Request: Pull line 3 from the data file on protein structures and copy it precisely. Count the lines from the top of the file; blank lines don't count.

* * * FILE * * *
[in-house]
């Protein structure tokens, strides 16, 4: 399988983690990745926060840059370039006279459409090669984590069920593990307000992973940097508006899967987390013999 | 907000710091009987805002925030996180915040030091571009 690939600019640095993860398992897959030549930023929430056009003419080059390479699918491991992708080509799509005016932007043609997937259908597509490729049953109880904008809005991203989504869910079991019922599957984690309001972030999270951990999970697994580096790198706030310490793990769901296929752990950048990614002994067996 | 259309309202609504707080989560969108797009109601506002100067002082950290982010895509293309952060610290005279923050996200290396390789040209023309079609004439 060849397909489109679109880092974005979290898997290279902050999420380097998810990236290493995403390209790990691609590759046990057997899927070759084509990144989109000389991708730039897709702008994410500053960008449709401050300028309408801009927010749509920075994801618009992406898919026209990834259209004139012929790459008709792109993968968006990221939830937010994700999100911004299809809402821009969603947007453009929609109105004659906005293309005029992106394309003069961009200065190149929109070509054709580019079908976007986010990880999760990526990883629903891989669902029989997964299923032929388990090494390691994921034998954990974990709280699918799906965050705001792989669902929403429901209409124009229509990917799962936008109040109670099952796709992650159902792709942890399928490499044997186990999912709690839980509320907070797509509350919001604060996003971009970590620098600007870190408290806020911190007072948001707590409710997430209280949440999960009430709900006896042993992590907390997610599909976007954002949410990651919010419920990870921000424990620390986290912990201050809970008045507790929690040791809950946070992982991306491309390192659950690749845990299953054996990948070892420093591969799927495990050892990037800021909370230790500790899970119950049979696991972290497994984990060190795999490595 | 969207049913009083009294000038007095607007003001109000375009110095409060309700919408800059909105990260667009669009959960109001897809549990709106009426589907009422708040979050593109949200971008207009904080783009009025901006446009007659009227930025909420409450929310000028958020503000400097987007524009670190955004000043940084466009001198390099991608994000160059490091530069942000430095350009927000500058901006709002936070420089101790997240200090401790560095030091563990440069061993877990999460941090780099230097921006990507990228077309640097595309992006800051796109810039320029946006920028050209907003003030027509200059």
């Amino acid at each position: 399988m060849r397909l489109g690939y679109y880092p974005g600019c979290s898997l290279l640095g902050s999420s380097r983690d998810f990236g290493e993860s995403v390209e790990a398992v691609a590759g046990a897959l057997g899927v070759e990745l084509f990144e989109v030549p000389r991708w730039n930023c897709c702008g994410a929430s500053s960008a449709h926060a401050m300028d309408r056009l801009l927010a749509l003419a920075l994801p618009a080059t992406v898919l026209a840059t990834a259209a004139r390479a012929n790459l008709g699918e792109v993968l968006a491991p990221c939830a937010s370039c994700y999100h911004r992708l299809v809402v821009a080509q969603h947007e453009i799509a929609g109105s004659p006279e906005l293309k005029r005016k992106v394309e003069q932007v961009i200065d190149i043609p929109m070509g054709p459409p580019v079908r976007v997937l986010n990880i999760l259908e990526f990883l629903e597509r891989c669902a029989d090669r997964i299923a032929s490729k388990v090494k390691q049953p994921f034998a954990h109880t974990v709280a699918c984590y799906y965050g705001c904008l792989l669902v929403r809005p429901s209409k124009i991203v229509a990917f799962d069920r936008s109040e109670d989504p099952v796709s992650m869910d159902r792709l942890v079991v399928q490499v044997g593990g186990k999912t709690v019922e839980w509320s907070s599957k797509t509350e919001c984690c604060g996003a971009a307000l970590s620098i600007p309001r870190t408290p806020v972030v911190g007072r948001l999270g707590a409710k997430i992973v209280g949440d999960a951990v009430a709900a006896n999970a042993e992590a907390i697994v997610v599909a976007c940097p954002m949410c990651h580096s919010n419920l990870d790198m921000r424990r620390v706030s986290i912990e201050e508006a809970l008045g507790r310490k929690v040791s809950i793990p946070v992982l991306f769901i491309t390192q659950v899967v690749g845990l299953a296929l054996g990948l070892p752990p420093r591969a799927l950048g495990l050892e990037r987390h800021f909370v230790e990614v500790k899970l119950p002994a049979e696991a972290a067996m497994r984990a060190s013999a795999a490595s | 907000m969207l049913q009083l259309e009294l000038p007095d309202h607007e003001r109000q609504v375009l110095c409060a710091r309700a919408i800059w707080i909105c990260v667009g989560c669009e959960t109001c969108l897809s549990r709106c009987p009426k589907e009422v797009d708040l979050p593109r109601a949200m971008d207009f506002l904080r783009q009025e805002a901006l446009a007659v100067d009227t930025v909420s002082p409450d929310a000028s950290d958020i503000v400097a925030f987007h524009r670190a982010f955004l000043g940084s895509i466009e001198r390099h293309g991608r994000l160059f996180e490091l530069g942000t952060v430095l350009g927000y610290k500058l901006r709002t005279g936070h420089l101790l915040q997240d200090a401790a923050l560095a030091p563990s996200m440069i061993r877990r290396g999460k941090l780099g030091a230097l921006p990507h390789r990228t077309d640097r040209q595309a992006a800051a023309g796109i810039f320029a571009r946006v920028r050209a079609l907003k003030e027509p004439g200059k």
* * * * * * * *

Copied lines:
């Amino acid at each position: 399988m060849r397909l489109g690939y679109y880092p974005g600019c979290s898997l290279l640095g902050s999420s380097r983690d998810f990236g290493e993860s995403v390209e790990a398992v691609a590759g046990a897959l057997g899927v070759e990745l084509f990144e989109v030549p000389r991708w730039n930023c897709c702008g994410a929430s500053s960008a449709h926060a401050m300028d309408r056009l801009l927010a749509l003419a920075l994801p618009a080059t992406v898919l026209a840059t990834a259209a004139r390479a012929n790459l008709g699918e792109v993968l968006a491991p990221c939830a937010s370039c994700y999100h911004r992708l299809v809402v821009a080509q969603h947007e453009i799509a929609g109105s004659p006279e906005l293309k005029r005016k992106v394309e003069q932007v961009i200065d190149i043609p929109m070509g054709p459409p580019v079908r976007v997937l986010n990880i999760l259908e990526f990883l629903e597509r891989c669902a029989d090669r997964i299923a032929s490729k388990v090494k390691q049953p994921f034998a954990h109880t974990v709280a699918c984590y799906y965050g705001c904008l792989l669902v929403r809005p429901s209409k124009i991203v229509a990917f799962d069920r936008s109040e109670d989504p099952v796709s992650m869910d159902r792709l942890v079991v399928q490499v044997g593990g186990k999912t709690v019922e839980w509320s907070s599957k797509t509350e919001c984690c604060g996003a971009a307000l970590s620098i600007p309001r870190t408290p806020v972030v911190g007072r948001l999270g707590a409710k997430i992973v209280g949440d999960a951990v009430a709900a006896n999970a042993e992590a907390i697994v997610v599909a976007c940097p954002m949410c990651h580096s919010n419920l990870d790198m921000r424990r620390v706030s986290i912990e201050e508006a809970l008045g507790r310490k929690v040791s809950i793990p946070v992982l991306f769901i491309t390192q659950v899967v690749g845990l299953a296929l054996g990948l070892p752990p420093r591969a799927l950048g495990l050892e990037r987390h800021f909370v230790e990614v500790k899970l119950p002994a049979e696991a972290a067996m497994r984990a060190s013999a795999a490595s | 907000m969207l049913q009083l259309e009294l000038p007095d309202h607007e003001r109000q609504v375009l110095c409060a710091r309700a919408i800059w707080i909105c990260v667009g989560c669009e959960t109001c969108l897809s549990r709106c009987p009426k589907e009422v797009d708040l979050p593109r109601a949200m971008d207009f506002l904080r783009q009025e805002a901006l446009a007659v100067d009227t930025v909420s002082p409450d929310a000028s950290d958020i503000v400097a925030f987007h524009r670190a982010f955004l000043g940084s895509i466009e001198r390099h293309g991608r994000l160059f996180e490091l530069g942000t952060v430095l350009g927000y610290k500058l901006r709002t005279g936070h420089l101790l915040q997240d200090a401790a923050l560095a030091p563990s996200m440069i061993r877990r290396g999460k941090l780099g030091a230097l921006p990507h390789r990228t077309d640097r040209q595309a992006a800051a023309g796109i810039f320029a571009r946006v920028r050209a079609l907003k003030e027509p004439g200059k």